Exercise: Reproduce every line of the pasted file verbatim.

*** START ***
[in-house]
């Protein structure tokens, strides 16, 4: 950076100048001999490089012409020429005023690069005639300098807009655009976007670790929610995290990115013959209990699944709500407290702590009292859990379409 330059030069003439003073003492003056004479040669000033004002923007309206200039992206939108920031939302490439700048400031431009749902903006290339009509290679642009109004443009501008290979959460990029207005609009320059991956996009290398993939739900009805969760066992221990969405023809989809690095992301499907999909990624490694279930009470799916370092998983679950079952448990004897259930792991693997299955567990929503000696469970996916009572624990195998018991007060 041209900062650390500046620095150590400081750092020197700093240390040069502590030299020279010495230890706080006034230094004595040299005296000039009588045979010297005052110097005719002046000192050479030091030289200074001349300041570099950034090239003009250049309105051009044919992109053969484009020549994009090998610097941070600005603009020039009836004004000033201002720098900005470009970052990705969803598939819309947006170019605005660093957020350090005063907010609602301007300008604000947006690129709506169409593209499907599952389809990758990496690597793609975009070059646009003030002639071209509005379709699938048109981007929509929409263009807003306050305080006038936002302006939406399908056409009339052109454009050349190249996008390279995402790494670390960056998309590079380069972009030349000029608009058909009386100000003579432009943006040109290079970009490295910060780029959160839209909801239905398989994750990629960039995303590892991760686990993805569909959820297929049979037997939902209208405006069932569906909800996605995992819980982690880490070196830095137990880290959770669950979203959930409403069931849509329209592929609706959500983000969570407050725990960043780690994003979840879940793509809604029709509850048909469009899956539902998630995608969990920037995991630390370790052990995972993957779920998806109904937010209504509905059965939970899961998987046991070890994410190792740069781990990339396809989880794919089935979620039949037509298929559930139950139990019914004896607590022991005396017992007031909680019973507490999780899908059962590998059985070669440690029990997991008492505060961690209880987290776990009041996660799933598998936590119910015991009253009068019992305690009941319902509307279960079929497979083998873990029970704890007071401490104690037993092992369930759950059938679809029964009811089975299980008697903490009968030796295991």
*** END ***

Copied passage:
[in-house]
């Protein structure tokens, strides 16, 4: 950076100048001999490089012409020429005023690069005639300098807009655009976007670790929610995290990115013959209990699944709500407290702590009292859990379409 330059030069003439003073003492003056004479040669000033004002923007309206200039992206939108920031939302490439700048400031431009749902903006290339009509290679642009109004443009501008290979959460990029207005609009320059991956996009290398993939739900009805969760066992221990969405023809989809690095992301499907999909990624490694279930009470799916370092998983679950079952448990004897259930792991693997299955567990929503000696469970996916009572624990195998018991007060 041209900062650390500046620095150590400081750092020197700093240390040069502590030299020279010495230890706080006034230094004595040299005296000039009588045979010297005052110097005719002046000192050479030091030289200074001349300041570099950034090239003009250049309105051009044919992109053969484009020549994009090998610097941070600005603009020039009836004004000033201002720098900005470009970052990705969803598939819309947006170019605005660093957020350090005063907010609602301007300008604000947006690129709506169409593209499907599952389809990758990496690597793609975009070059646009003030002639071209509005379709699938048109981007929509929409263009807003306050305080006038936002302006939406399908056409009339052109454009050349190249996008390279995402790494670390960056998309590079380069972009030349000029608009058909009386100000003579432009943006040109290079970009490295910060780029959160839209909801239905398989994750990629960039995303590892991760686990993805569909959820297929049979037997939902209208405006069932569906909800996605995992819980982690880490070196830095137990880290959770669950979203959930409403069931849509329209592929609706959500983000969570407050725990960043780690994003979840879940793509809604029709509850048909469009899956539902998630995608969990920037995991630390370790052990995972993957779920998806109904937010209504509905059965939970899961998987046991070890994410190792740069781990990339396809989880794919089935979620039949037509298929559930139950139990019914004896607590022991005396017992007031909680019973507490999780899908059962590998059985070669440690029990997991008492505060961690209880987290776990009041996660799933598998936590119910015991009253009068019992305690009941319902509307279960079929497979083998873990029970704890007071401490104690037993092992369930759950059938679809029964009811089975299980008697903490009968030796295991």